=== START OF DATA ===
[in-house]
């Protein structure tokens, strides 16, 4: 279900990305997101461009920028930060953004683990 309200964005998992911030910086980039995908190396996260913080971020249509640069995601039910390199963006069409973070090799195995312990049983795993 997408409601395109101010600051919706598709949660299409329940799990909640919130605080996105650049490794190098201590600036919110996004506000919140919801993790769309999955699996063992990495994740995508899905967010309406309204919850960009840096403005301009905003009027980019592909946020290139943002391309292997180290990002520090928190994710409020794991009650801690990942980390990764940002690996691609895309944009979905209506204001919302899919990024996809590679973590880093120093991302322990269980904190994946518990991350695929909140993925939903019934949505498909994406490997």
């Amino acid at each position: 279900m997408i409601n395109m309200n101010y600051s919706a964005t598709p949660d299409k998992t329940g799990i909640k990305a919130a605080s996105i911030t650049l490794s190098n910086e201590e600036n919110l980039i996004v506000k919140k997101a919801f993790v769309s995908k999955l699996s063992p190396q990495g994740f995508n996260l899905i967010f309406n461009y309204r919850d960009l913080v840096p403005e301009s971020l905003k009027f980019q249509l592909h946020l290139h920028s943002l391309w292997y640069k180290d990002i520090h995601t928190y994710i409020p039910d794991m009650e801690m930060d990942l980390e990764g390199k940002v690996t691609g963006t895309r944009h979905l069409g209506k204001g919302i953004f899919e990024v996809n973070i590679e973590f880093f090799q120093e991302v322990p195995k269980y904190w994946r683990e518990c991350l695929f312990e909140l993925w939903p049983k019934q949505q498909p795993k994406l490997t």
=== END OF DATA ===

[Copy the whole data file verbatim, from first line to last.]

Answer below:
[in-house]
């Protein structure tokens, strides 16, 4: 279900990305997101461009920028930060953004683990 309200964005998992911030910086980039995908190396996260913080971020249509640069995601039910390199963006069409973070090799195995312990049983795993 997408409601395109101010600051919706598709949660299409329940799990909640919130605080996105650049490794190098201590600036919110996004506000919140919801993790769309999955699996063992990495994740995508899905967010309406309204919850960009840096403005301009905003009027980019592909946020290139943002391309292997180290990002520090928190994710409020794991009650801690990942980390990764940002690996691609895309944009979905209506204001919302899919990024996809590679973590880093120093991302322990269980904190994946518990991350695929909140993925939903019934949505498909994406490997």
């Amino acid at each position: 279900m997408i409601n395109m309200n101010y600051s919706a964005t598709p949660d299409k998992t329940g799990i909640k990305a919130a605080s996105i911030t650049l490794s190098n910086e201590e600036n919110l980039i996004v506000k919140k997101a919801f993790v769309s995908k999955l699996s063992p190396q990495g994740f995508n996260l899905i967010f309406n461009y309204r919850d960009l913080v840096p403005e301009s971020l905003k009027f980019q249509l592909h946020l290139h920028s943002l391309w292997y640069k180290d990002i520090h995601t928190y994710i409020p039910d794991m009650e801690m930060d990942l980390e990764g390199k940002v690996t691609g963006t895309r944009h979905l069409g209506k204001g919302i953004f899919e990024v996809n973070i590679e973590f880093f090799q120093e991302v322990p195995k269980y904190w994946r683990e518990c991350l695929f312990e909140l993925w939903p049983k019934q949505q498909p795993k994406l490997t």